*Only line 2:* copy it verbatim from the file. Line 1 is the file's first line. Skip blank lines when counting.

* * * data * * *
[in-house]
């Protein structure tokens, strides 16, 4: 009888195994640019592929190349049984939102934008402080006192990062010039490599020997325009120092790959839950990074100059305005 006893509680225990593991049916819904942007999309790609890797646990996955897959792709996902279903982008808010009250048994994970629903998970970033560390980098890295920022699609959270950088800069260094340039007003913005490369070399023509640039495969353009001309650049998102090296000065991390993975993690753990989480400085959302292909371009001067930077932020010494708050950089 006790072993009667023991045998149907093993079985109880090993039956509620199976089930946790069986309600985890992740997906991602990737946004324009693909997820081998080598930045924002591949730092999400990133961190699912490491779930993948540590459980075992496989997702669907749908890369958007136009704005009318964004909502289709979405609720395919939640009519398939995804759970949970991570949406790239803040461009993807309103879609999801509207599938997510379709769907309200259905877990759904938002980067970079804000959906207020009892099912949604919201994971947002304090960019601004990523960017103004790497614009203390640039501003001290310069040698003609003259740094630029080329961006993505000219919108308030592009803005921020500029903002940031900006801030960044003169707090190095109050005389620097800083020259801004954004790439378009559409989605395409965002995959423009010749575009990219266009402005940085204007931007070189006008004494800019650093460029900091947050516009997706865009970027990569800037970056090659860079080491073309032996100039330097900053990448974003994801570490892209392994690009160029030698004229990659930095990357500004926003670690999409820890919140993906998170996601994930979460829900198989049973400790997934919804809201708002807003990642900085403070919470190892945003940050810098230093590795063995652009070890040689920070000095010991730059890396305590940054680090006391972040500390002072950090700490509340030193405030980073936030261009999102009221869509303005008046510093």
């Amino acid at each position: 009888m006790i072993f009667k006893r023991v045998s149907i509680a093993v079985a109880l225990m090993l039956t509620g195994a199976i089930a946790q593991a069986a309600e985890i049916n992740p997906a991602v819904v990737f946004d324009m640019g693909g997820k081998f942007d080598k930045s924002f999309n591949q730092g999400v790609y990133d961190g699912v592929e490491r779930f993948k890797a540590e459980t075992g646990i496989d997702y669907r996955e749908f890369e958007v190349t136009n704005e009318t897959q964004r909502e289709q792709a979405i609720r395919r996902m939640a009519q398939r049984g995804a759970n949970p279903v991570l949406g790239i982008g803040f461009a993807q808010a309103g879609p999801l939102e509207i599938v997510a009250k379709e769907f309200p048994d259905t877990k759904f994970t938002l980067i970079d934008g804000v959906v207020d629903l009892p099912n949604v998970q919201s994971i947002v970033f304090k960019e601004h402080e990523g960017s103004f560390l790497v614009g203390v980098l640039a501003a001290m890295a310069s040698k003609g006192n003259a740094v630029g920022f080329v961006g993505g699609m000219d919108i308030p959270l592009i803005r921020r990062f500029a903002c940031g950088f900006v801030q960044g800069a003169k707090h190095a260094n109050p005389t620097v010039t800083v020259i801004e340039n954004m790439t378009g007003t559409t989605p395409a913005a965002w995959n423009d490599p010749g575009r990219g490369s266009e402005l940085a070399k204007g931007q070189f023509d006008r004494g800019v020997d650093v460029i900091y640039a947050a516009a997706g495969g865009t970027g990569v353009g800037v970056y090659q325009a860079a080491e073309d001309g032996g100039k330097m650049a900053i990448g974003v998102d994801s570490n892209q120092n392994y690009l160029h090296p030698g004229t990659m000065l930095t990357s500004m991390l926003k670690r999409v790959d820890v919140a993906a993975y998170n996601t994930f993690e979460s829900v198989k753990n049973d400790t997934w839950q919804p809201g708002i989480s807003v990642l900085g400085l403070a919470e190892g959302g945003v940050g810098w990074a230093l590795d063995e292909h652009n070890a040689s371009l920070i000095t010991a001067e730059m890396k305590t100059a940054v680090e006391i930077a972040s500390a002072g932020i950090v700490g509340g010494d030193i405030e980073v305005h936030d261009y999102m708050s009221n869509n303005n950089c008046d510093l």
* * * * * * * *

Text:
């Protein structure tokens, strides 16, 4: 009888195994640019592929190349049984939102934008402080006192990062010039490599020997325009120092790959839950990074100059305005 006893509680225990593991049916819904942007999309790609890797646990996955897959792709996902279903982008808010009250048994994970629903998970970033560390980098890295920022699609959270950088800069260094340039007003913005490369070399023509640039495969353009001309650049998102090296000065991390993975993690753990989480400085959302292909371009001067930077932020010494708050950089 006790072993009667023991045998149907093993079985109880090993039956509620199976089930946790069986309600985890992740997906991602990737946004324009693909997820081998080598930045924002591949730092999400990133961190699912490491779930993948540590459980075992496989997702669907749908890369958007136009704005009318964004909502289709979405609720395919939640009519398939995804759970949970991570949406790239803040461009993807309103879609999801509207599938997510379709769907309200259905877990759904938002980067970079804000959906207020009892099912949604919201994971947002304090960019601004990523960017103004790497614009203390640039501003001290310069040698003609003259740094630029080329961006993505000219919108308030592009803005921020500029903002940031900006801030960044003169707090190095109050005389620097800083020259801004954004790439378009559409989605395409965002995959423009010749575009990219266009402005940085204007931007070189006008004494800019650093460029900091947050516009997706865009970027990569800037970056090659860079080491073309032996100039330097900053990448974003994801570490892209392994690009160029030698004229990659930095990357500004926003670690999409820890919140993906998170996601994930979460829900198989049973400790997934919804809201708002807003990642900085403070919470190892945003940050810098230093590795063995652009070890040689920070000095010991730059890396305590940054680090006391972040500390002072950090700490509340030193405030980073936030261009999102009221869509303005008046510093």